Two cameras don't really make for a light field camera, where a computer model is built of the captured light rays, allowing them to be projected onto a virtual image capture plane, through a synthetic aperture. That's what Lytro is doing with their plenoptic Cinema Camera (see previous post), and more analogously, what Light is promising with the 16-lensed L16 camera (two posts on that one so far).
Computational Photography is Here (and Has Been for a While actually)
I'm pretty sure that with only two cameras, you can't build a useful light field. But can you do computational photography? That's a trick question, as the iPhone, and many other mobile phone cameras, are already doing computational photography. Already the iPhone will automatically perform an HDR merge of two exposures, for example. But even when the iPhone snaps a single, non-HDR exposure, the amount of post-processing it does is considerable.
We've gotten to test this first hand recently with Apple opening up raw capture to developers. Adobe jumped on this right away with Lightroom Mobile, having already implemented raw in their Android version. The first thing you notice when shooting raw DNG files with your iPhone is how noisy the image are. Turns out Apple's been doing a ton of noise reduction on their photos for a few generations now. It's entirely possible that they are using multiple exposures to aid in this process, but I don't know if anyone's ever confirmed that.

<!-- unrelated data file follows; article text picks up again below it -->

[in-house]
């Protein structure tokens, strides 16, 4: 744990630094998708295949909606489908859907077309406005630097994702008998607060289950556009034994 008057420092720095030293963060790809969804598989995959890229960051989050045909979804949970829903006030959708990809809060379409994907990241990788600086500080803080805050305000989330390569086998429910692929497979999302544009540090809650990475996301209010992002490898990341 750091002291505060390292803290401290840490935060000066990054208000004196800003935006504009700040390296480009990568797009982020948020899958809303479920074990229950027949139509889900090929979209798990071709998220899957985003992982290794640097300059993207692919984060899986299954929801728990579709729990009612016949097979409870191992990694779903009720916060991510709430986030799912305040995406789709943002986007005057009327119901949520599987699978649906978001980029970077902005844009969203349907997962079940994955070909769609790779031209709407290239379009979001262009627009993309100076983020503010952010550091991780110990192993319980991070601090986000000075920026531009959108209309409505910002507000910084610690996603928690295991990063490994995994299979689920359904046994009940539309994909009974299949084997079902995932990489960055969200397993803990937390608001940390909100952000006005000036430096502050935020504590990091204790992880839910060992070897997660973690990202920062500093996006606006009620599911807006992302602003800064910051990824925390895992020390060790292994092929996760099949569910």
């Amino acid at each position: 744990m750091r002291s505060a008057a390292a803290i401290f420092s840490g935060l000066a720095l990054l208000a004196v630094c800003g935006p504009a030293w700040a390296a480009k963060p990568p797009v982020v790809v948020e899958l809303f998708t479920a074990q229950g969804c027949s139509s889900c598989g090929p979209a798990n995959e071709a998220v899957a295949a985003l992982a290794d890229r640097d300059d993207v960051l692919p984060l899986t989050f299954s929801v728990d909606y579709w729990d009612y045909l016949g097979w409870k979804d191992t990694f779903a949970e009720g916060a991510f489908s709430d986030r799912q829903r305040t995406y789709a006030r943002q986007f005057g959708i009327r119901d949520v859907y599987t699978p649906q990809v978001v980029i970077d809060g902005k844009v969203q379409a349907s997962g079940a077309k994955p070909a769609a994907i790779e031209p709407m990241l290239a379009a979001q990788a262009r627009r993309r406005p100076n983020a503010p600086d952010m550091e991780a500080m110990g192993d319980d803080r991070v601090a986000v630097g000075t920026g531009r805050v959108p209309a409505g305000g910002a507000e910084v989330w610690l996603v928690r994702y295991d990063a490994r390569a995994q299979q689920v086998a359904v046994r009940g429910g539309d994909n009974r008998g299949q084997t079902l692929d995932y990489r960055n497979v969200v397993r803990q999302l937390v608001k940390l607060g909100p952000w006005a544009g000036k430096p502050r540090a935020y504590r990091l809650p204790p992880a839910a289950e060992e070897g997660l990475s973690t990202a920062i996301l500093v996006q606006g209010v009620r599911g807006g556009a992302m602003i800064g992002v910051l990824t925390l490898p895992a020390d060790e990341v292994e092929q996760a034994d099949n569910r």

Portrait Mode, Depth Effect
Apple calls their initial two-lens computational photo offering Portrait Mode, and the most recent developer beta of iOS 10.1 includes a beta version of it. Under the right circumstances, this mode enables a so-called "Depth Effect," where both cameras fire simultaneously, and a depth map is built based on the subtle stereo disparity between the captured images. This nine-level depth map is used to drive a variable-radius blur. The result is a photo with simulated shallow depth of field.
This process can never be perfect, but can it be good enough?
Oh hell yes it can.
Why Do We Care?
When I first started testing Portrait Mode, I was alone in my backyard, with only inanimate props. I took some shots where the Depth Effect shined, and some where it flopped. I posted some samples on Instagram, using an unforgiving split-screen effect that dramatically highlights the imperfections of the processing.
Most notably, the processing gives the foreground a bit of a haircut, which you can see clearly in this example.
This stands to reason. The depth map is very likely computed at a reduced resolution, and I bet it’s noisy. Any smoothing is going to also eliminate certain edge details, and Apple's engineers have, I'm surmising, estimated that eating into the edges a bit overall is better than seeing a halo of crisp background between the foreground subject and the blurred background.
The next night, my family came over for a cookout. As we ate and drank into the evening, reveling in global warming, I remembered that I had a new toy to play with. I pulled out my phone, toggled over to Portrait Mode, and snapped a few shots of my brother-in-law and his adorable son.